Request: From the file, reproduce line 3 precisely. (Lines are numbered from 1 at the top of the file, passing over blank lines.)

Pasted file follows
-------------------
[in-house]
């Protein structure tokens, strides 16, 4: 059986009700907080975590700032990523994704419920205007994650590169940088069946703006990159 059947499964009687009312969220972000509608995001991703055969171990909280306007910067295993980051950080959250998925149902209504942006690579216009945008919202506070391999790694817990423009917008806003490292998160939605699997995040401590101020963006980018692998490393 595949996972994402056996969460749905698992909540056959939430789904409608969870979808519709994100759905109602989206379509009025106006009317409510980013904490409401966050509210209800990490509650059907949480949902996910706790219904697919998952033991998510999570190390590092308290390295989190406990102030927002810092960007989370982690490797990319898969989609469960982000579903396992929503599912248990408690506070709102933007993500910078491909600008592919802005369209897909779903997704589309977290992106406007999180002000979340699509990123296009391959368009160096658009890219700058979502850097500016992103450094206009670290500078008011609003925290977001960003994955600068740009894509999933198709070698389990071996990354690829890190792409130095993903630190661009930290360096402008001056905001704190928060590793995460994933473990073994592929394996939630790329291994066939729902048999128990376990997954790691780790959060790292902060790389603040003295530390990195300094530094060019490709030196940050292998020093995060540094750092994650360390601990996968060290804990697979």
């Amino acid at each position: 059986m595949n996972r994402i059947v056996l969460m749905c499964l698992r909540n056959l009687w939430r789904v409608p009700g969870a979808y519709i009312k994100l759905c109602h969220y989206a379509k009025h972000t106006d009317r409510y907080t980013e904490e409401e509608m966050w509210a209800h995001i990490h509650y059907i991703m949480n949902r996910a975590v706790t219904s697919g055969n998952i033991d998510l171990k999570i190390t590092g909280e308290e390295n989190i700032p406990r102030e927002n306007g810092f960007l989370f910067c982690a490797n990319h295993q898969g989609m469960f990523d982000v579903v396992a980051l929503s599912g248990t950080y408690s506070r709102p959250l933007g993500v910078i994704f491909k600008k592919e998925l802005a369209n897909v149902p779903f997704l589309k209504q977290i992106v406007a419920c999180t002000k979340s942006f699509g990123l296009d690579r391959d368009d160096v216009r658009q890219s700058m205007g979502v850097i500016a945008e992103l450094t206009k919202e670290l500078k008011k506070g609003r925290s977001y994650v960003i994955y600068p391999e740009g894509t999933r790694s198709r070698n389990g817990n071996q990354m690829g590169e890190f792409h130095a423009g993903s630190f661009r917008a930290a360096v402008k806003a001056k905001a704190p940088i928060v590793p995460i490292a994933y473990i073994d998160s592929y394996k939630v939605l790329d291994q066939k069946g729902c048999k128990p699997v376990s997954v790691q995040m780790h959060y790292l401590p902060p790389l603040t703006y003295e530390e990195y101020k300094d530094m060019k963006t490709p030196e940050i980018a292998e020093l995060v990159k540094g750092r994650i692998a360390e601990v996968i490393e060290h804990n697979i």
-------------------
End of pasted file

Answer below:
């Amino acid at each position: 059986m595949n996972r994402i059947v056996l969460m749905c499964l698992r909540n056959l009687w939430r789904v409608p009700g969870a979808y519709i009312k994100l759905c109602h969220y989206a379509k009025h972000t106006d009317r409510y907080t980013e904490e409401e509608m966050w509210a209800h995001i990490h509650y059907i991703m949480n949902r996910a975590v706790t219904s697919g055969n998952i033991d998510l171990k999570i190390t590092g909280e308290e390295n989190i700032p406990r102030e927002n306007g810092f960007l989370f910067c982690a490797n990319h295993q898969g989609m469960f990523d982000v579903v396992a980051l929503s599912g248990t950080y408690s506070r709102p959250l933007g993500v910078i994704f491909k600008k592919e998925l802005a369209n897909v149902p779903f997704l589309k209504q977290i992106v406007a419920c999180t002000k979340s942006f699509g990123l296009d690579r391959d368009d160096v216009r658009q890219s700058m205007g979502v850097i500016a945008e992103l450094t206009k919202e670290l500078k008011k506070g609003r925290s977001y994650v960003i994955y600068p391999e740009g894509t999933r790694s198709r070698n389990g817990n071996q990354m690829g590169e890190f792409h130095a423009g993903s630190f661009r917008a930290a360096v402008k806003a001056k905001a704190p940088i928060v590793p995460i490292a994933y473990i073994d998160s592929y394996k939630v939605l790329d291994q066939k069946g729902c048999k128990p699997v376990s997954v790691q995040m780790h959060y790292l401590p902060p790389l603040t703006y003295e530390e990195y101020k300094d530094m060019k963006t490709p030196e940050i980018a292998e020093l995060v990159k540094g750092r994650i692998a360390e601990v996968i490393e060290h804990n697979i």